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Wednesday, 17 October, 2001, 23:44 GMT 00:44 UK
Taleban strike back at Northern Alliance
Taleban soldiers with anti-aircraft weapons
Taleban troops are ready to defend Kabul
Taleban forces have launched a counter-attack against Northern Alliance opposition fighters near the city of Mazar-e-Sharif, reports from Afghanistan say.

The reports - both from sources close to the Taleban and the opposition - cast doubt on Northern Alliance claims that they would soon capture the city and its strategically important airport.

The Taleban offensive comes as the United States changes its air strike tactics, shifting from striking only predetermined stationary targets to moving ones identified minute-by-minute by airborne intelligence.

A Northern Alliance fighter near Kabul
The opposition wants more US support
Western officials, however, have denied that the US is providing air support to Northern Alliance fighters.

The opposition claimed earlier that it was receiving US air support.

The BBC's Jonathan Charles in northern Afghanistan says the Northern Alliance is disappointed that it is receiving only limited assistance from the Americans.

He says the US does not want the opposition to take Kabul before a broader-based government can be formed to replace the Taleban.

But President George Bush, speaking in California before leaving for Shanghai, did indicate that the US air strikes would eventually lead to the ousting of the Taleban.

"We're paving the way for friendly troops to defeat the Taleban, and root out the al-Qaeda parasites that the Taleban hosts and protects," Mr Bush said.

US strikes

The BBC's John Simpson, reporting from Charakar, overlooking the Taleban front line, reported big plumes of brown smoke rising over the line of trenches on Wednesday.

Click here for a map of recent air strikes

Doctors at Kabul hospitals said they had admitted 10 people wounded in the morning strikes, including two children, Reuters reported.

US planes have again attacked the southern city of Kandahar, power base of Taleban leader Mullah Omar.

Residents told the Associated Press news agency by telephone that Taleban fighters were handing out weapons to civilians in the city.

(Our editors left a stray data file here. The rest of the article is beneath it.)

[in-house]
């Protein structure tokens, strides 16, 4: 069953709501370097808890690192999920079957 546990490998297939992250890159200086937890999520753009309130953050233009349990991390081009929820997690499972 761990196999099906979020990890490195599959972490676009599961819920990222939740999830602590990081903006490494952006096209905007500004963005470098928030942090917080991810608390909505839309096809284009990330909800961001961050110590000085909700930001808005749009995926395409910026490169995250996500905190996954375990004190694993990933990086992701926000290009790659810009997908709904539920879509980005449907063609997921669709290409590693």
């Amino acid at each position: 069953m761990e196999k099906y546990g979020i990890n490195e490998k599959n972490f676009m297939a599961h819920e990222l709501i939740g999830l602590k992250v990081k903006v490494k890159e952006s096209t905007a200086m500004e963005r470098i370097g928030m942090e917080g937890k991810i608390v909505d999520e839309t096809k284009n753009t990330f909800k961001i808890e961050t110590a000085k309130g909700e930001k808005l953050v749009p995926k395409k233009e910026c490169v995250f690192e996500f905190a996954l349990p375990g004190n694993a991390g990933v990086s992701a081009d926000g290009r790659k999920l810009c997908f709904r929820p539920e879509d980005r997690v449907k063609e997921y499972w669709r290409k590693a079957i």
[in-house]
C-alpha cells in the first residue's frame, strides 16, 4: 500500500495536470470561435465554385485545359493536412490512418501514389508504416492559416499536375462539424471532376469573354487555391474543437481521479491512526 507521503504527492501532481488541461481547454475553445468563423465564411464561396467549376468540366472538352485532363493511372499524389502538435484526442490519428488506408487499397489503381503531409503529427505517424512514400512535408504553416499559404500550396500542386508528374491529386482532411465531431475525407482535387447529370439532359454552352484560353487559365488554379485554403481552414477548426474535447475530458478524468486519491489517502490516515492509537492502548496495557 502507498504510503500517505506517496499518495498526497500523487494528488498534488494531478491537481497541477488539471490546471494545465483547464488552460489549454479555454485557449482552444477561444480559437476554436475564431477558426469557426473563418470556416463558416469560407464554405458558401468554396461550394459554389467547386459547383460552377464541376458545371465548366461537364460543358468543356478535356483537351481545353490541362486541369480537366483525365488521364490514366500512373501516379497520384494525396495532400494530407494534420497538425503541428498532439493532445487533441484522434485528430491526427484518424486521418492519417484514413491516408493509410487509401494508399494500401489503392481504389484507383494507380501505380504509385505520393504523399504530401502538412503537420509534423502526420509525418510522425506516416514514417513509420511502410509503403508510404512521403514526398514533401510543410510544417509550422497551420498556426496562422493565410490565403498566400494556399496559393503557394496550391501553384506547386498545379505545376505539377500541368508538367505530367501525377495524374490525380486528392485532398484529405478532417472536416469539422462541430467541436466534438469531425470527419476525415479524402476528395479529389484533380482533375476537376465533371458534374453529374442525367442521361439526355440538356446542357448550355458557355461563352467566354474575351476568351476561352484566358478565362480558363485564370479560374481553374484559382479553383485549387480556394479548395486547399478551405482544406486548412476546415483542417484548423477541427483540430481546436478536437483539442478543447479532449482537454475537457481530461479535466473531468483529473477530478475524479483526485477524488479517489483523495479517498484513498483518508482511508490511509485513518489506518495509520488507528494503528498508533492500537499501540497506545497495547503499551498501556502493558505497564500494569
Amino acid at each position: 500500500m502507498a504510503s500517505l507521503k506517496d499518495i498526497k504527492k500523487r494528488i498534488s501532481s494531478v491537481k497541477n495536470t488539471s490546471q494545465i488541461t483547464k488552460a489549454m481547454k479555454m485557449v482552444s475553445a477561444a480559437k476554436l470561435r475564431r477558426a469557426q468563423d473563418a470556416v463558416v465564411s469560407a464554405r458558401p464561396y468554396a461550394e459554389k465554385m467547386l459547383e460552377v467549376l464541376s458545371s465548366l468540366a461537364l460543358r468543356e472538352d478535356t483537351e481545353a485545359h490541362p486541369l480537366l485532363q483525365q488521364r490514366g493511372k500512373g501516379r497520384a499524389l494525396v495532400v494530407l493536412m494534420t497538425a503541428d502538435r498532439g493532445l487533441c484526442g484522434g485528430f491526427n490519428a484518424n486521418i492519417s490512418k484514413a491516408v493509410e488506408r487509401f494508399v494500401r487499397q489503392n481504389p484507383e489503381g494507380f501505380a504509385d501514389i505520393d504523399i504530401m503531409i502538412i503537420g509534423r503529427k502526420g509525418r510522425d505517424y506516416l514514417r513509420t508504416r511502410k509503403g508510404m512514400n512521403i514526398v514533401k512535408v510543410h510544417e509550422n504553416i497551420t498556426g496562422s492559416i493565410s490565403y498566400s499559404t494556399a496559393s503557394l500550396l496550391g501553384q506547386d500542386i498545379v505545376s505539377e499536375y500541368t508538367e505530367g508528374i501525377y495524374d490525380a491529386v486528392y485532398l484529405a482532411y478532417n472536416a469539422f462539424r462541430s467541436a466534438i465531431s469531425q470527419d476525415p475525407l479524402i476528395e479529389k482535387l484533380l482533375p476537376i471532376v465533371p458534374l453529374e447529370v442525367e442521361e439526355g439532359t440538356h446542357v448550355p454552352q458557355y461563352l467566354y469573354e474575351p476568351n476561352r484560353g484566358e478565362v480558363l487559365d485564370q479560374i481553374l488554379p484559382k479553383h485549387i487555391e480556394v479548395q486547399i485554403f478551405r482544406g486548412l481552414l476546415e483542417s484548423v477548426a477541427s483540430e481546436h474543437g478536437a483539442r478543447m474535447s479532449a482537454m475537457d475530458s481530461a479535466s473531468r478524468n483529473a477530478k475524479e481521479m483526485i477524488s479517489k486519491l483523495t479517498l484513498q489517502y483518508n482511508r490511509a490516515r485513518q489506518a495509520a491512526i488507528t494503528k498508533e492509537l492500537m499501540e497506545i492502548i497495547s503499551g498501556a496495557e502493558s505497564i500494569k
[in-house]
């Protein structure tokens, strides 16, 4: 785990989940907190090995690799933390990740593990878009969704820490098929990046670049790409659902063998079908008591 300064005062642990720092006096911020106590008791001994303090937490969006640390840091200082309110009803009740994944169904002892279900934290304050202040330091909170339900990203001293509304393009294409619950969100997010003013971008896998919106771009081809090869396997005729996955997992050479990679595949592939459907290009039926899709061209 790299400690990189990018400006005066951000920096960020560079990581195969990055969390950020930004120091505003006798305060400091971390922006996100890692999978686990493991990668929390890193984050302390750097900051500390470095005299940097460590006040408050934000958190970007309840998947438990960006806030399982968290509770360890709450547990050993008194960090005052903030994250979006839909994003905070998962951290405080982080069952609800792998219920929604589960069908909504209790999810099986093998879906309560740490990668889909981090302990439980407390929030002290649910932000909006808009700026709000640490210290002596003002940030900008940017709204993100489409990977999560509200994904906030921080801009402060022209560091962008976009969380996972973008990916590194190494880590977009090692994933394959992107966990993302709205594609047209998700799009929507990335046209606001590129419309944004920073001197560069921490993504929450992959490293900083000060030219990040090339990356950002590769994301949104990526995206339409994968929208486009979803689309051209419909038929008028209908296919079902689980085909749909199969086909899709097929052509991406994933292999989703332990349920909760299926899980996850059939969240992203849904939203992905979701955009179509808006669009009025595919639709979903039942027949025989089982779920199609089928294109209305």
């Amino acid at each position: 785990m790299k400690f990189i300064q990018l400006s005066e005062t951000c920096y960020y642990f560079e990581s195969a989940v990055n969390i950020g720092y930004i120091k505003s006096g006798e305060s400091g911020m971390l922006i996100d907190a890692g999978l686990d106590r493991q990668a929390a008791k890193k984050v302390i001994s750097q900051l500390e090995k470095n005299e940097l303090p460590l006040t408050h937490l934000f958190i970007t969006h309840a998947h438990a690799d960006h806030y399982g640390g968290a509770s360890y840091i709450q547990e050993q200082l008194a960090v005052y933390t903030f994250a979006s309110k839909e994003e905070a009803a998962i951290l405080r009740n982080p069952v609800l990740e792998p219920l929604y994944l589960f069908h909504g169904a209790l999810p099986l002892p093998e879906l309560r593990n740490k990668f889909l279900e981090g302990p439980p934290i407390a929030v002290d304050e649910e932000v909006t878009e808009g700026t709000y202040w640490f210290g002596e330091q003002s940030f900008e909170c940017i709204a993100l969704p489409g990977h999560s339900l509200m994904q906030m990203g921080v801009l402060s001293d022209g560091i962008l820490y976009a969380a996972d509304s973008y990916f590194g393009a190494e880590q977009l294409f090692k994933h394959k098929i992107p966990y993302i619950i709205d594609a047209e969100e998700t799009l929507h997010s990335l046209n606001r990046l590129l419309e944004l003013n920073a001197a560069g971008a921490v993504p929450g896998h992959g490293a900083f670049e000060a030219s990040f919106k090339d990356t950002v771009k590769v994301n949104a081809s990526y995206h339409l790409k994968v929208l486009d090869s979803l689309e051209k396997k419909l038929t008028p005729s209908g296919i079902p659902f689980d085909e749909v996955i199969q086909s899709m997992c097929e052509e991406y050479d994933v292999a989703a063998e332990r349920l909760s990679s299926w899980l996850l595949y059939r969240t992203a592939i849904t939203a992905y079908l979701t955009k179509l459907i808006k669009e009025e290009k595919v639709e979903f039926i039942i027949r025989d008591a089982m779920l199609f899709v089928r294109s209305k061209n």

They residents said about 150 men armed with rocket-propelled grenades and Kalashnikov rifles were guarding Mullah Omar's compound.

Taleban officials said 47 civilians have been killed in the Kandahar area in the past two days, but the reports could not be independently verified.

US jets also bombed military targets outside the eastern city of Jalalabad, enveloping the area in clouds of dust, the Pakistan-based Afghan Islamic Press (AIP) reported.

Bombing error

The UN has warned that law and order appears to be breaking down in some cities in Afghanistan.

Bombing blunders
Oct 01: Red Cross worker injured as US missile hits Kabul compound
Oct 01: Four Afghan guards from UN mine clearing agency killed by stray US bomb in Kabul
May 99: Nato bombs Chinese embassy, Belgrade, killing three and injuring 20
Apr 99: At least 20 refugees in Kosovo convoy killed in Nato attack
Apr 99: Nato raid on rail bridge in southern Serbia hits train, killing 10 and injuring 16
Feb 91: US laser-guided bomb hits Baghdad bunker, killing over 300
The UN's World Food Programme says that Taleban troops have seized two of its grain warehouses.

A gang of armed men attacked the offices of a British-based aid organisation Islamic Relief in Kandahar, and then clashed with Taleban officials.

And in Mazar-e-Sharif, Taleban members looted the offices of another organisation.

The Pentagon, meanwhile, has admitted that it hit a Red Cross warehouse in the capital on Tuesday by mistake.

US officials said they were targeting military vehicles and thought the warehouse was being used by the Taleban.

Ground assault planes

An employee of the French news agency AFP in Kabul said they saw a US AC-130 ground attack plane involved in an attack over the north of Kabul, causing "huge" explosions.

Air Force AC-130
An AC-130 gunship was brought into action
Two AC-130s, large low-flying planes which can saturate areas with fire, were used in attacks earlier this week around Kandahar.

Wednesday's attack is the first time they are believed to have been used in Kabul.

The use of AC-130s signals a new phase in the operation, with the US appearing to be moving towards deploying ground troops in Afghanistan to hunt down Osama bin Laden.

A Marine Corps spokesman said US and UK forces had struck military targets and guerrilla bases with "well over 2,000" bombs and missiles since strikes began on 7 October.

Taleban figures show the overall death toll rising to nearly 400 - about one-third of them from a single village near Jalalabad, hit last week. US officials reject the figures, and there has been no independent confirmation.

Launch new window : Detailed map
Click here for a detailed map of the strikes so far

Launch new window : Military glossary
Guide to the military hardware being used

Click here to return

The BBC's John Simpson
reports from the front-line on the latest attacks
The BBC's Jonathan Charles in Afghanistan
"There is no sign yet that the Taleban are beginning to crumble"
See also:

17 Oct 01 | South Asia
Powell gets Indian backing
16 Oct 01 | South Asia
Taleban face civil unrest
16 Oct 01 | South Asia
Afghan opposition 'seizes key airport'
16 Oct 01 | South Asia
Karam raid examined
16 Oct 01 | Americas
Profile: AC-130 gunship
14 Oct 01 | South Asia
Millions at risk in Afghan crisis
16 Oct 01 | South Asia
India issues Kashmir warning
17 Oct 01 | Americas
Recordings reveal hijack confusion
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